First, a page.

Physician group sues Envision Healthcare over corporate practice of medicine laws

Physicians and consumer advocates are monitoring a California lawsuit against Envision Healthcare, which alleges that Envision uses shell business structures to retain de facto ownership of emergency room staffing groups and asks the court to declare these structures illegal, Kaiser Health News reported Dec. 22.

Milwaukee-based American Academy of Emergency Medicine Physician Group, the plaintiff in the case set to start in January 2024, said a victory would result in prohibition of the practice across California in emergency rooms as well as anesthesiology and hospital medicine. 

"We're not asking them to pay money, and we will not accept being paid to drop the case," David Millstein, lead attorney for the plaintiff, told Kaiser Health News. "We are simply asking the court to ban this practice model."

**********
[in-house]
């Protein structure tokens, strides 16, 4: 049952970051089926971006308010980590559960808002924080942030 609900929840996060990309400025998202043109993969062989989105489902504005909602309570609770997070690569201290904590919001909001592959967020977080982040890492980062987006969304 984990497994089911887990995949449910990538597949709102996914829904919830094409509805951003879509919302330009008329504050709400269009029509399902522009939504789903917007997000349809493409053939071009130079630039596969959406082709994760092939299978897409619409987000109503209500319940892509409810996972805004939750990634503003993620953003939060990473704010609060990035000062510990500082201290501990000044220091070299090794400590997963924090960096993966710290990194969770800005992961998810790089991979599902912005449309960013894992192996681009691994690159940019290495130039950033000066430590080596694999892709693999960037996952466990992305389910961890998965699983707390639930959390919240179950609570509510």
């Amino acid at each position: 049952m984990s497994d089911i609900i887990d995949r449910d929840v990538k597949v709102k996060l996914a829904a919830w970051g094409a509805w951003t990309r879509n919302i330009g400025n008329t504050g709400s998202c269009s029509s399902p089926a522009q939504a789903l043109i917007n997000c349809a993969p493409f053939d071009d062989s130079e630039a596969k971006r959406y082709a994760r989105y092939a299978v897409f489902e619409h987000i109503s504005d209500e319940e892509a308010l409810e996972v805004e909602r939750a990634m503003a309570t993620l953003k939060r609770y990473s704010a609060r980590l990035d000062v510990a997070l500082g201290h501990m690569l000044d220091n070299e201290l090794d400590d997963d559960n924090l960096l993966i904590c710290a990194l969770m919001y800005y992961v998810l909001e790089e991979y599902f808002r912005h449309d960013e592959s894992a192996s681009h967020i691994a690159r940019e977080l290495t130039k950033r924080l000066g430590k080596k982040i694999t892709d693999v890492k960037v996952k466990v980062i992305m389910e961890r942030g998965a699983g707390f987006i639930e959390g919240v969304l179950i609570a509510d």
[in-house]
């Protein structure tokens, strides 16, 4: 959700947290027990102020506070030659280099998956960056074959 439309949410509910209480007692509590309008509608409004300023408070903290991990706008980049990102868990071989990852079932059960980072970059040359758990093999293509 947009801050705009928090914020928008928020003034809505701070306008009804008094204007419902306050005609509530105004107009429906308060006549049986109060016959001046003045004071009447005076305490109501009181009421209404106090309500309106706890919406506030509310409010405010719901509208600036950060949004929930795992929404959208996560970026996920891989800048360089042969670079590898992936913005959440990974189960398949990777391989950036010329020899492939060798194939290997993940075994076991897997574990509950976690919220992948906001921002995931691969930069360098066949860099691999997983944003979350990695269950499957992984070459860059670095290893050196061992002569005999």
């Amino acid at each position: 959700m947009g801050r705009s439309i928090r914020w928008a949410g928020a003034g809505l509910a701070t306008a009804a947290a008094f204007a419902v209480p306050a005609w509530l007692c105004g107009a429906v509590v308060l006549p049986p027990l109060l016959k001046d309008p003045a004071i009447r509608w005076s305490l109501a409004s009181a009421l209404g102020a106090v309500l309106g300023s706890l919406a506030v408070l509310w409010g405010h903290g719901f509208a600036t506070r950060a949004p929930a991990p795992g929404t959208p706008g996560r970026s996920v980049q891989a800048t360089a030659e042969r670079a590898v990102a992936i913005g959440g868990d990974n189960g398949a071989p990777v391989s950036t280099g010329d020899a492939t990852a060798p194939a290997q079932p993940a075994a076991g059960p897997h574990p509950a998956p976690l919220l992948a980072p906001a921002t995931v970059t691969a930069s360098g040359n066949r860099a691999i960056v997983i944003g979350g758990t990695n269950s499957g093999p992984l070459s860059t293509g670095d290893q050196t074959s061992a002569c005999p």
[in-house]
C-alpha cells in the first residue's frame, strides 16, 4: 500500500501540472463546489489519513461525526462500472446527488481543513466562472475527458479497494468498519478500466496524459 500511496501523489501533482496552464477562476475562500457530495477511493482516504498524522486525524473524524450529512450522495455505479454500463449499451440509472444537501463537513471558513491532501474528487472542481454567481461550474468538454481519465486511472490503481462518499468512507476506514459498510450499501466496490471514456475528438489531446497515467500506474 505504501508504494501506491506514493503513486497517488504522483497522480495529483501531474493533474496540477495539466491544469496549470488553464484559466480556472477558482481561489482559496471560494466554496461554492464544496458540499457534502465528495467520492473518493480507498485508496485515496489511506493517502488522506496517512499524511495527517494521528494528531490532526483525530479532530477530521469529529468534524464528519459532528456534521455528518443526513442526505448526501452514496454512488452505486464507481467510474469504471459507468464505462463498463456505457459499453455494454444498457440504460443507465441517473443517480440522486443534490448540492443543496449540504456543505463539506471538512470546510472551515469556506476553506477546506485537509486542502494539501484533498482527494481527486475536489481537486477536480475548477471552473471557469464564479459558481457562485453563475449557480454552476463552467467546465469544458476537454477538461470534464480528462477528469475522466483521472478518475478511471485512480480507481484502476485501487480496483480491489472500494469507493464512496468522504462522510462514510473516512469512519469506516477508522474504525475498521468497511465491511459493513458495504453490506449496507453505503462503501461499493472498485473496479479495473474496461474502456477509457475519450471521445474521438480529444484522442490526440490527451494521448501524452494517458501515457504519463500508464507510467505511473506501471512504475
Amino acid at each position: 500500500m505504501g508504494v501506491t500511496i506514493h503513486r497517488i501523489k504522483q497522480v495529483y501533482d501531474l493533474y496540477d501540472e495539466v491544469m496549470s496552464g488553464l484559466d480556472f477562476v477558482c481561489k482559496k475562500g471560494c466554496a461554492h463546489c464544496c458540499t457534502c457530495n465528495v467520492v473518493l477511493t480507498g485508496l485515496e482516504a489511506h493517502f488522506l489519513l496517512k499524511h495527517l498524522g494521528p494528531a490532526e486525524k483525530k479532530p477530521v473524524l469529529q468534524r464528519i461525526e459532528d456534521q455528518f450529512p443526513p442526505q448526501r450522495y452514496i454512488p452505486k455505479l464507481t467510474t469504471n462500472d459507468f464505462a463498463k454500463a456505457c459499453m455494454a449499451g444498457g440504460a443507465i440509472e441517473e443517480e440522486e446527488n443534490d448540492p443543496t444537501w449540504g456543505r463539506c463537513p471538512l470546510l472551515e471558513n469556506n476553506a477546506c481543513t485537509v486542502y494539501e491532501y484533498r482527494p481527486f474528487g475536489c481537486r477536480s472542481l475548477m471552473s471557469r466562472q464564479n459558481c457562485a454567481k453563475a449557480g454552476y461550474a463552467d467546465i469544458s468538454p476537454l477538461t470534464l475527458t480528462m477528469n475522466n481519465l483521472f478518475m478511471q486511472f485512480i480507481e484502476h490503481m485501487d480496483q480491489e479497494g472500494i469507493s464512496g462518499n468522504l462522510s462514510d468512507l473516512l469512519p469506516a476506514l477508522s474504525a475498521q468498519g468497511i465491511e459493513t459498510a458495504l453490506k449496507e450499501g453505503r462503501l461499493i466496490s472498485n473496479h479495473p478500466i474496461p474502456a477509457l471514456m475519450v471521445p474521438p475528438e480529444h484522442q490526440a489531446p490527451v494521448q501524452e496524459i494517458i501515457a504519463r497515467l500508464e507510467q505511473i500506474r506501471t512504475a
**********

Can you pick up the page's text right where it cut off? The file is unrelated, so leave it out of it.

The California Medical Association, which supports the lawsuit, said it "will shape the boundaries of California's prohibition on the corporate practice of medicine."

If successful, the case could spur regulators and prosecutors in other states to take corporate medicine prohibitions more seriously. Thirty-three states and Washington, D.C., have rules against corporate practice of medicine. Many companies, however, have sidestepped bans on owning medical practices by buying or establishing staffing groups that are nominally owned by physicians and restricting physicians' authority, preventing them from having direct control, according to the report. 

Corporate practice of medicine laws, first enacted almost a century ago, were meant to fight the commercialization of medicine, maintain independence of physicians and prioritize physician-patient relationships over the interests of investors and shareholders, Kaiser Health News said.

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